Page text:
Play Live Radio
Next Up:
0:00 0:00
Available On Air Stations

Bevin: Trump Groping Comments Offensive, But Critics Hypocritical

Rob Canning

Gov. Matt Bevin has finally responded to Republican presidential candidate Donald Trump’s comments bragging about harassing and groping women with impunity. The governor criticized the Republican presidential candidate and also those who consume “the very same type of trash in movies and music and video games.”

During an appearance on Terry Meiners’ WHAS radio show on Tuesday, Bevin said Trump’s comments were foul, vulgar and “shouldn’t have any place in public discourse.” But, he said, many people who were outraged by the comments are hypocritical.

“The same hypocrites that are supposedly outraged and offended by this are the very same people that I guarantee you were first in line to go watch ‘Fifty Shades of Grey’ to see if it was as trashy as the book they’d read,” Bevin said in the interview.

“They probably listened to rap music on their way home to go play ‘Grand Theft Auto’ with their kids and be encouraged to take other equally vulgar actions in language,” he said. “It’s the hypocrisy of it that I’m offended by.”

Bevin’s office never responded to a request for comment on Trump’s comments after they came to light in early October.

Sen. Mitch McConnell called Trump’s comments “repugnant and unacceptable in any circumstance.”

The New York businessman’s words were criticized by many other Kentucky Republicans, including Sen. Rand Paul, though they didn’t withdraw support for their candidate. Trump was also widely condemned by Democrats in the state.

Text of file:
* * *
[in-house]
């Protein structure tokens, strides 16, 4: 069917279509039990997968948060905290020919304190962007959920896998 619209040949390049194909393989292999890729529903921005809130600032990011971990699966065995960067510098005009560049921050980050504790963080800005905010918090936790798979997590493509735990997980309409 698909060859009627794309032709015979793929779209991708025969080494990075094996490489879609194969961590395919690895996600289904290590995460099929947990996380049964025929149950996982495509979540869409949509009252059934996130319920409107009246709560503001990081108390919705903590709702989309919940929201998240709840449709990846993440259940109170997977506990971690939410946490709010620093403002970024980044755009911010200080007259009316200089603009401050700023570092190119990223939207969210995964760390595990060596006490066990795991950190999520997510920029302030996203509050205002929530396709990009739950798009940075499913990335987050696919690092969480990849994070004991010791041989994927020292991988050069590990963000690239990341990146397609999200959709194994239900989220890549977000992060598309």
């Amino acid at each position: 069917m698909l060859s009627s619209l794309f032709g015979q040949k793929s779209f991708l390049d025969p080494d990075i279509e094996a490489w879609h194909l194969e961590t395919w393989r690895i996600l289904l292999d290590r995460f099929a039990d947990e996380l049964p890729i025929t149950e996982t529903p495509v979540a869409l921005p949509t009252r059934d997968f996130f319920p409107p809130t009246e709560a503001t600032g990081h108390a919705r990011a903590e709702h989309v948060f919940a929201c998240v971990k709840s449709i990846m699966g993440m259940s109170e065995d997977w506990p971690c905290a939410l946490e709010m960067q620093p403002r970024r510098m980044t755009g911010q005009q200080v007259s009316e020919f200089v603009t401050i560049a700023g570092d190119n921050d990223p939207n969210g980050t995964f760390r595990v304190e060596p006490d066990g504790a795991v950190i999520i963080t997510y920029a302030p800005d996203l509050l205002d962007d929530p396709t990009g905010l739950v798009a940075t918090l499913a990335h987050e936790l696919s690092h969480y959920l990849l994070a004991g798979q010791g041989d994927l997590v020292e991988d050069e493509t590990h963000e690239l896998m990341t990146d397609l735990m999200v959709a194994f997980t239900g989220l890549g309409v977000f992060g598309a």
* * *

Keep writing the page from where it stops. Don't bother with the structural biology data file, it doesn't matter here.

Trump is expected to handily win Kentucky’s eight electoral votes on Election Day next week, and state political observers are waiting to see whether his popularity will trickle down the ballot to state House of Representatives races.

During the interview on WHAS, Bevin also accused Democrats of making desperate attempts to hold onto their majority in the House.

“We’re about to take this House, the leadership of this state is going to change, it’s not going to look back. And they know that and they’re desperate and they’re whipping everything at the wall right now while they can,” Bevin said.

Republicans are hoping to secure a majority of seats in the House for the first time since 1921. They need to net four more seats to do so.

Earlier this fall, Democratic House Speaker Greg Stumbo launched an investigatory committee to look into accusations that Bevin froze a road project in a Democratic lawmaker’s district as retribution for not switching political parties.

Bevin says the project was frozen because the proper right-of-way hadn’t been obtained for construction to begin and that the previous administration rushed to approve it before leaving office.

Ryland Barton is the Managing Editor for Collaboratives. He's covered politics and state government for NPR member stations KWBU in Waco and KUT in Austin. He has a bachelor's degree from the University of Chicago and a master's degree in journalism from the University of Texas. He grew up in Lexington.

Email Ryland at
Related Content